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Teknion’s Workplace of the Future Survey reveals technology and workplace trends


December 19, 2011
by Canadian Architect

“The workplace of today – and the future – is changing dramatically, driven by advances in technology, a shift in work patterns and a greater desire for work-life balance and living sustainably,” said Kay Sargent, Teknion Vice President of Architecture, Design and Workplace Strategies. “The survey provides us with valuable insight into the concerns and challenges that are facing our clients. The data will enable us to better design workplaces that anticipate and address future needs.”

Survey findings indicate that, by 2015, workplace utilization is expected to increase from levels between 35% and 50% today to 85%, as the desk-to-employee ratio is addressed and space is reapportioned. Strategies that companies are employing to accomplish increased space utilization include:

77% – Open, collaborative workspaces with fewer offices

62% – Densification of workspaces

54% – Reduce square footage footprint through disposition

46% – More employees working remotely, from home, satellite or client sites

31% – Mobile working programs including desk-sharing, hoteling or coworking spaces

“One surprise is that 77% of respondents are employing more open, collaborative workspaces with less private offices in an effort to reduce their overall space,” Sargent said. “This is a huge misconception. Companies rarely achieve a decrease in their overall square footage requirements solely by shifting from private offices to open, shared space. The overall square footage usually stays about the same because of the increase in collaborative or meeting areas. Open, collaborative spaces simply provide more options.”

The survey also revealed that 78% of the companies polled have less than 10% of their employees working from home more than one day a week, but expect that to grow by 2015.

“To achieve space reduction, companies are looking to reduce the traditional model of providing every employee with a dedicated workplace. Today, an office with 100 employees might only require desks for 80 due to mobile work programs and desk sharing. However, companies with limited mobility programs, such as allowing staff to work from home one day a week, rarely impact overall square footage because most staff still have a dedicated workspace. Unless employees are out of the office two or more days a week and give up an assigned desk, real estate is usually not affected.”

The survey also revealed the most important strategies used to attract the new generation of knowledge workers. “The number one draw according to 41% of respondents is access to flexible workplace options. Another 39% indicated that having the most leading-edge technology was the key. The shift from technology as the main consideration may result from people today being less dependent on the technology supplied by their offices as they often have better devices than those provided by their employer. Today we’re becoming a BYOT, or bring your own technology society, and companies are working to support the devices their employees are selecting.”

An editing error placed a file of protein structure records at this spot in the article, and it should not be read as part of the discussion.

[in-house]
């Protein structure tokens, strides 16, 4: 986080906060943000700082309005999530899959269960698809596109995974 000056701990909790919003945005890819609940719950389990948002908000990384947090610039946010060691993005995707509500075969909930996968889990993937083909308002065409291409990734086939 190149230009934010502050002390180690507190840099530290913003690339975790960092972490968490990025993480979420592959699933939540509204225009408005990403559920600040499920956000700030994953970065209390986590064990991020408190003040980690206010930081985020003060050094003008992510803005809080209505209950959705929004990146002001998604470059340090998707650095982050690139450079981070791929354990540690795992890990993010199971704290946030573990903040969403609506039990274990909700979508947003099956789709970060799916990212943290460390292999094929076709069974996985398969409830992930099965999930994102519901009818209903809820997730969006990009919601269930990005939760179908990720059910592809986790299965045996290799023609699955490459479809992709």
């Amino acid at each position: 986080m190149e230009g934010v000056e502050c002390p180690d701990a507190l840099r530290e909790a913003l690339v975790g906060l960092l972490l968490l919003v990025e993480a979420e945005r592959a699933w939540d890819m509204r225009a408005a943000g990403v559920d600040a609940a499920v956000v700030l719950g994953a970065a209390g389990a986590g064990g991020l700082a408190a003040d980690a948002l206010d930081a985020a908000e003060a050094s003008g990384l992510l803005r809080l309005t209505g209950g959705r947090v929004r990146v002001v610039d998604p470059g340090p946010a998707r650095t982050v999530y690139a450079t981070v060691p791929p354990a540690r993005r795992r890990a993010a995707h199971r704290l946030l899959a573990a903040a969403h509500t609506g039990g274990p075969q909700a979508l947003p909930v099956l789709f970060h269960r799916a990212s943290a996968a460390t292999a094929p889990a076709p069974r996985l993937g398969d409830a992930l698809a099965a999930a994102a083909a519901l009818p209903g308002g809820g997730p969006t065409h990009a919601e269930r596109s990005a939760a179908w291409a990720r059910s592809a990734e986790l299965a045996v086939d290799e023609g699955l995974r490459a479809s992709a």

Of the companies surveyed, 89% reported that they plan to increase their investment in productivity-enabling technologies such as voice-activation technologies and sophisticated video conferencing by 2015 beyond current spending levels. Although cloud computing is a strategy 46% of companies are currently employing, 88% of the companies that aren’t using cloud computing said they were unsure about its future application or use.

 “Today, the only thing we know will be constant is change,” Sargent concluded. “It’s inevitable so we need to embrace it. Change today is being driven by demographic shifts, economic volatility, the pursuit of sustainability – both for our buildings and for ourselves. But technology is the single largest factor fueling change in the workplace today, so understanding it is essential.”

The survey was administered by Teknion to leading US companies in collaboration with CoreNet Global, Jones Lang LaSalle and Cisco. Survey results were presented at the recent Fall 2011 CoreNet Global Summit in Atlanta.

For more information, please visit www.teknion.com.  


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Canadian Architect

Canadian Architect

Canadian Architect is a magazine for architects and related professionals practicing in Canada. Canada's only monthly design publication, Canadian Architect has been in continuous publication since 1955.
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